ADOTAS – Remarkably, today is the last business day of 2011, and in retrospect, it’s kind of amazing to consider how far putting one foot in front of the other can get you. That’s what happens when you’re in a position of perpetually thinking about the next project, the next goal. In fact, with the new year at hand, it seems like all we can do is think about the future. But we are, and with that, this is as good a time as any to reflect on where we’ve been this past year.
If you haven’t yet, check out the two-part year-end round-up we recently published by Fjord CIO Christian Lindholm. Lindholm actually flipped back to the predictions the Fjord team had made for 2011, way back at the end of 2010, and spot-checked them for how they played out. In some cases, they were spot-on, and in others, it appears they were perhaps overzealous. Then, of course, there were factors no one could predict.
Let’s revisit some other big stories from 2011:
• Yahoo, AOL, Microsoft forged an alliance to sell ad inventory. It’s the kind of news that makes just about anyone who didn’t graduate from college just this past spring feel old. The sales forces of these three once-dominant web forces united in November to sell premium display inventory, in an effort to compete with Google.
• Flash is dead, for sure this time, probably. Or at least partly. The demise of Flash seems to be a trope over the past few years. Steve Jobs famously tongue-lashed it to death in 2010, which seemed damning enough. But this past fall, Adobe announced that in the mobile market, it would pursue HTML5 more aggressively in the future, setting Flash aside for personal computing and mobile apps. Adobe ceased developing Flash Player in the browsers of mobile devices. And still, Flash isn’t totally gone. Adobe will continue to support it on existing devices. But in a world that’s increasingly focused on mobile, Flash’s exit from that part of the marketplace feels more like a death than anything else it’s been dealt yet. Will you miss it?
• Google+ blossomed, or at least it appeared to. The social network that its creators claim is not actually a social network captured the public imagination this year — recent numbers suggest steady, if not quite exponential, growth, with 62 million users right now — and when it rolled out its “pages” features, marketers were abuzz at the implications. But while it all appears at first glance to be another victory for Google hegemony, questions remain about how engaged this booming group of users is.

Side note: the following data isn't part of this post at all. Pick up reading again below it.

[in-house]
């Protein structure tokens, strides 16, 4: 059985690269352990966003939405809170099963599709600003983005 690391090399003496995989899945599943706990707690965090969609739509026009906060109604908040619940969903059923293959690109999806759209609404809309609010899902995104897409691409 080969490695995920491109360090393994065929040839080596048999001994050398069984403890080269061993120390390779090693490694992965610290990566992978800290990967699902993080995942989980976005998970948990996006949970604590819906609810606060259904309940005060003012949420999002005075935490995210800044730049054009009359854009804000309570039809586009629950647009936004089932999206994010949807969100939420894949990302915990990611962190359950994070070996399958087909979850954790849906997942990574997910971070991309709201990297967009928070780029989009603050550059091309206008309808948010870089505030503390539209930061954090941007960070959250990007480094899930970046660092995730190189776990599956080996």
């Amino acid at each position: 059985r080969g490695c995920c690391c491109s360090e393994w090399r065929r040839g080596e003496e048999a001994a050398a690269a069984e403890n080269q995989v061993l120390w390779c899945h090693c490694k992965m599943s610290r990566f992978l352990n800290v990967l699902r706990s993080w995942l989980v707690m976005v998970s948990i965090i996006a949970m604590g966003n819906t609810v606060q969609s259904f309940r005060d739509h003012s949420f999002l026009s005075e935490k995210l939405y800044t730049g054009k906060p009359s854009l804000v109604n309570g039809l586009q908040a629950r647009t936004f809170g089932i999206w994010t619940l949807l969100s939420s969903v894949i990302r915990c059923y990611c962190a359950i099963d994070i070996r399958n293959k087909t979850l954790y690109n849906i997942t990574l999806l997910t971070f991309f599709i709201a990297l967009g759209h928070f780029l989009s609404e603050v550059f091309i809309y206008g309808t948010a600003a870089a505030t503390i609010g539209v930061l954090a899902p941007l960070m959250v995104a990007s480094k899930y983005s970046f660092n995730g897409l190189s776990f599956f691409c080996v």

• Games got particularly serious. With Zynga going public, Zynga CEO Mark Pinkus’ wealth (and alleged behavior) setting tongues wagging, and the entire phenomenon of Angry Birds, there was a lot of discussion about how to harness the desire of grown adults to spend free time playing games on the web or via smartphone apps. Meanwhile, the Xbox Live became a one-stop-shopping entertainment depot. And through it all, companies thought of ways to bring actual, physical goods into what’s historically been an essentially 2-D scenario.
• Online video became a major proposition. The stats for online video viewing hit record figures, and investment in online video advertising shot up accordingly. Now it’s a veritable rival to television, poised to continue changing the advertising landscape.
• But the biggest story this year has been the rise of mobile. In fact, if you look at our recent coverage and especially at the predictions for 2012 we’ve been publishing, mobile is nearly the only thing people can think about. Earlier today, we had Alex Campbell, CEO of mobile marketing company Vibes, on the phone, and naturally the discussion drifted to how 2011 has been the year mobile arrived. “I think we said that back in 2004 — ‘Yeah, 2005 is gonna be the year!,'” Campbell said, laughing. “And every year since. [But] I think it was 2010, 2011 that people said, ‘Hey this is a thing we need to be serious about.”
A lot’s been said about where mobile might be going, but it seems as though there’s slightly less discussion of why. “A mobile device is the most powerful marketing tool ever,” Campbell said. “It’s also very personal, so you have to be careful.” A smartphone or a tablet is a personal accessory, the kind of thing carried around in a pocket or handbag. It’s used for personal, two-way communication — if you have a phone, you’re conditioned to respond to it, and unlike, say, TV or the web, you expect everything coming from it to be purposefully directed to you. That makes it an incredibly potent tool. “The numbers that we’re getting off this are insane for conversion — up to 50 percent,” Campbell says about a service his company provides to message promotions to people’s mobile devices when they’re near a certain shopping mall. That’s something to ponder, when you consider conversion rates for the web. The necessity of opting in to promotions reduces the scattershot nature of some earlier advertising methods, and Campbell equates it to the difference between “raising your hand and having your hand raised for you.” And it presents a new set of challenges, to confront a new paradigm for what it is. “We should only be sending messages that get conversion,” Campbell points out.
This isn’t the space to make a comment about what the future holds. That would be a bit cliche, right now. Instead, let’s think about where we are and where we were a year ago. How do you feel about it?